It is possible to work around this by keeping track of obsolete docids and adding a new entry for each modification. Then, when you get results from a full-text search, you ignore the entries corresponding to obsolete data. I experimented for a while with such a setup, but Findings documents are heavily edited as the user works on them, and the search index needs to be updated on a regular basis. The table then keeps growing, which defeats the initial purpose of having a smaller database. In the end, a contentful table is not that big anyway, even with hundreds of documents in the Findings library. For better or for worse, Findings documents are mutable, so contentless tables are not a good fit. This is very different from what I covered here…
Going back to our use case: we don’t care about deletion. For immutable documents, this limitation of contentless FTS4 tables is completely irrelevant.
Where does that leave us, then? My earlier experiment showed that the relative space savings for large documents can be significant. When indexing help pages for instance, it is thus an alternative really worth considering. Contentless SQLite FTS4 tables + large immutable documents = Yay!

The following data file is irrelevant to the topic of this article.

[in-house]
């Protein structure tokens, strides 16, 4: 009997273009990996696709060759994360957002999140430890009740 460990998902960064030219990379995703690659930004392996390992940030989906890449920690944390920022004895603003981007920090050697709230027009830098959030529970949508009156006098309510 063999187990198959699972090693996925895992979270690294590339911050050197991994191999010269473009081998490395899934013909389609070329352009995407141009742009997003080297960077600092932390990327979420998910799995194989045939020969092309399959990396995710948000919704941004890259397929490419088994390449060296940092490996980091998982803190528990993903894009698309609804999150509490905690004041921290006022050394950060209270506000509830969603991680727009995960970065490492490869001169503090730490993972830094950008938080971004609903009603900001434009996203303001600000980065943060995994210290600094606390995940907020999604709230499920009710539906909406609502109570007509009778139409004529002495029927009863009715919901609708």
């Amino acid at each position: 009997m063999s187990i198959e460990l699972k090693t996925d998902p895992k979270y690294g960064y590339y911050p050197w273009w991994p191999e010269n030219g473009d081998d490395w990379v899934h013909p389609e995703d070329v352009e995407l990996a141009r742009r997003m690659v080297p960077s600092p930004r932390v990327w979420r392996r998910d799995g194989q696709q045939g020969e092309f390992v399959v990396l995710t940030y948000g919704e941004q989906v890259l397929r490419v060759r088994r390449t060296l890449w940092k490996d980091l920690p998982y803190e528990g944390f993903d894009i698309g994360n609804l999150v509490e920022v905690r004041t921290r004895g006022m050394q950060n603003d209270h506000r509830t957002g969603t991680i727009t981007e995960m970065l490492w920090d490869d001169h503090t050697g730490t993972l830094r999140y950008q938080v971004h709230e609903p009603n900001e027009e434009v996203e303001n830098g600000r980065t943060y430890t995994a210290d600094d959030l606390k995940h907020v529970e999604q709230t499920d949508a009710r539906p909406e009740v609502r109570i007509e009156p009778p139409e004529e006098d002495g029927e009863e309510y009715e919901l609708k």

[Update Sept 8: Comment thread on HN]
1. Using the exact same data 10 times seemed like the best I could do for the scope of this post. Of course, it is a very artificial dataset: in the real world, nobody will ever index the same documents 10 times (right?). Using real data, though, would have made it harder to compare (3)/(4) with (1)/(2) since we would have to use a different corpus of data, and that could introduce artifactual differences (one set of data could be inherently easier to index, independent of the size). Still, the problem with my approach here is that the index will be smaller than it would be with real data, because we are not introducing new tokens with the additional documents. But hey, counter-argument: anyway, with real data, new tokens become increasingly less frequent even as you index more documents because most words will have already appeared in previous documents. OK, ideally, I’d scour the web for all kind of representative datasets, and index all of these. Alas, I only had time to write this footnote as an excuse, so let’s just move on. ↩︎